We have been involved in a number of recent International Trade Administration Commission of South Africa (Itac) investigations which have had a significant impact on the competitive position in South Africa and, very recently, in a Competition Commission matter which had a direct bearing on Itac’s function.
The interesting part of both of these investigations is that there is no longer any logical and structural platform to ensure that the concerns of both of these parties are considered in these investigations. The Competition Act has a specific advocacy clause which allows it to talk to other departments if it is felt that their decisions will have a detrimental effect on the competitive position in the country, but it seems someone else – external interested party – has to trigger this clause for any action to be taken.
This is very interesting because there also appears to be a fairly consistent profile for the company or consortium that applies for protection from Itac. There are certainly exceptions, but many of the industries seeking protection are highly concentrated, which has the very real potential to create a problem where this dominant position is abused (which is an offence in terms of the Competition Act).
There are some fairly obvious reasons why concentrated industries apply for protection, the most obvious being that it is much easier for one or two companies to cooperate than it is for eight or ten companies to do the same thing.
However, there may be some deeper reasons that talk to the fundamental lack of competitiveness in these highly concentrated (and usually primary) industries. The problem arises when a highly concentrated industry or even a monopoly requests duty protection. Very often, the import competition is the only counterbalance to the dominant player and shutting off this source of supply creates the very real risk that the dominant player will suddenly have no competition and be given the opportunity to simply push prices up to whichever level it chooses (or at least to just below the new duty-inflated import price).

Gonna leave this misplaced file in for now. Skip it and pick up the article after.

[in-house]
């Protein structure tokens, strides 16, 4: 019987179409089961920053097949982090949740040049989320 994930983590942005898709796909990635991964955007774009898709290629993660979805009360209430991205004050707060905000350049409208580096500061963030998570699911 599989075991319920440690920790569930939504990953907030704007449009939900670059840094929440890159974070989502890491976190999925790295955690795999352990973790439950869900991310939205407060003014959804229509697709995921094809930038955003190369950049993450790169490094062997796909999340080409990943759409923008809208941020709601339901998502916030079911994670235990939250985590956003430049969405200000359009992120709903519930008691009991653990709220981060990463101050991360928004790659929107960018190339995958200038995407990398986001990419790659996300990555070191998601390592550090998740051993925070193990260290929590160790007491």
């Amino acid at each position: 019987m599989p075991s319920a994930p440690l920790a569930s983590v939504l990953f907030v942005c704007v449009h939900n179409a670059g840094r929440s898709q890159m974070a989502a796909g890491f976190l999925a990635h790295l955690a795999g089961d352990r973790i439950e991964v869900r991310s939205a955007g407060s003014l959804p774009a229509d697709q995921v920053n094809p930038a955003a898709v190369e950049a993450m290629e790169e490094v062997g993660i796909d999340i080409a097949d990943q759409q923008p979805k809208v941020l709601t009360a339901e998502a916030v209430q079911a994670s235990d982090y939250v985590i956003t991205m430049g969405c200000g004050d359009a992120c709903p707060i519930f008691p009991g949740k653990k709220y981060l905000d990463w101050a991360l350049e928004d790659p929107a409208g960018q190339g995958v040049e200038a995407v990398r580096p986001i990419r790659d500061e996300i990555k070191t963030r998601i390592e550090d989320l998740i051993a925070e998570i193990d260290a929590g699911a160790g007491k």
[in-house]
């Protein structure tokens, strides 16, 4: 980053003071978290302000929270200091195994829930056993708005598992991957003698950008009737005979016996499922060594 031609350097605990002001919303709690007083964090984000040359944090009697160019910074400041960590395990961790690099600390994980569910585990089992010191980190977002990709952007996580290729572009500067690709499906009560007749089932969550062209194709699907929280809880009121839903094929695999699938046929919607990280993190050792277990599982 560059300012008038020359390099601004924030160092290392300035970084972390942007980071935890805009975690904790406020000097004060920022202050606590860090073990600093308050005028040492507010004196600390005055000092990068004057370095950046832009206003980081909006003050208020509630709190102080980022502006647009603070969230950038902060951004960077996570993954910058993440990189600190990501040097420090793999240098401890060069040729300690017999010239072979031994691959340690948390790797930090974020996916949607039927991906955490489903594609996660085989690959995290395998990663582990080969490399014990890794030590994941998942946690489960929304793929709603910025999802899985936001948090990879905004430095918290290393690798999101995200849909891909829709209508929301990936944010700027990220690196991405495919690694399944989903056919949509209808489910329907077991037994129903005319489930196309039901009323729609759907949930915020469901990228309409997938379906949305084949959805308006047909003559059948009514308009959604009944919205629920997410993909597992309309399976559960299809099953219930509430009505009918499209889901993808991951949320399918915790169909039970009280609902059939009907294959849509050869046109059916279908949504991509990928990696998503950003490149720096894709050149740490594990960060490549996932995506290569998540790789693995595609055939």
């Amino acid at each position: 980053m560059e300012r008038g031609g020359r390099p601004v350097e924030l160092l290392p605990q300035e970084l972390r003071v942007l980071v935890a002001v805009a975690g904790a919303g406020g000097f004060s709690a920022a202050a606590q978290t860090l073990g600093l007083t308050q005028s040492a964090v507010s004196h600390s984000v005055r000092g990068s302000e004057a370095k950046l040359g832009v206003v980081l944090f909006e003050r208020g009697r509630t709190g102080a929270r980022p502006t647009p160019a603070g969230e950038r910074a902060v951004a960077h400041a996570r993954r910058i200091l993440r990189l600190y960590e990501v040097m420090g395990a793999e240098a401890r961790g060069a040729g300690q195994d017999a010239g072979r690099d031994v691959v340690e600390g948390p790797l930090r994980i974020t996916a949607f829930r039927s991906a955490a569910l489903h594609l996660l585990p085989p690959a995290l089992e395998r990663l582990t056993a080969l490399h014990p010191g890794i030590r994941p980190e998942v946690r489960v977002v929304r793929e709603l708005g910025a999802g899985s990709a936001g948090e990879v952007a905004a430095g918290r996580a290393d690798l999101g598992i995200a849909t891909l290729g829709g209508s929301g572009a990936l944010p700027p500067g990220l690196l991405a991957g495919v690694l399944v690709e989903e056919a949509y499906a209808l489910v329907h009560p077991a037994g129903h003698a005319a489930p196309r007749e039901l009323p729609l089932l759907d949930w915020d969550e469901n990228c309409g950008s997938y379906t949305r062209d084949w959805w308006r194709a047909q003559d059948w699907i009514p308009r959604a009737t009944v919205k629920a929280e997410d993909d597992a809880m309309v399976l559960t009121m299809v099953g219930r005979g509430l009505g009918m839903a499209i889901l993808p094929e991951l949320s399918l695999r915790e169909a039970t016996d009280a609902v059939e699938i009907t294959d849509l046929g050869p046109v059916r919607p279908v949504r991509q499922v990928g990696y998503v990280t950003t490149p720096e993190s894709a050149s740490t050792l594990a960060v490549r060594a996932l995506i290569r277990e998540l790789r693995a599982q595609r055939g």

This very significant risk exists, but what can be done about it? Clearly Itac and the Competition Commission require very different skills sets, but, perhaps, there should be some sort of process to ensure that information is shared between these two organisations.
The existing lack of formal structure that allows such information to flow places the burden of complaint on the offended party and in many cases that party will not even be aware of the option to take its matter to the other body. The existing enthusiasm for protection increases this risk as companies now apply for duty protection simply because they are receiving a very friendly reception.
This is not to say companies do not or should not be applying for protection, but, rather, that the competitive implications of that protection need to be considered before the protection is provided. The lack of such consideration creates the very real risk that the duty imposed may actually cause significantly more harm (and potentially cost more jobs) than it prevents. I have no idea if other countries treat this see-saw relationship between the competition watchdog and the trade policy body in a different way to South Africa, but I believe that the lack of interface between these two bodies creates an economic risk which currently is simply not managed and which has the potential to do some very serious damage to what is already a very fragile economy.
Edited by: Martin Zhuwakinyu
Creamer Media Senior Deputy Editor
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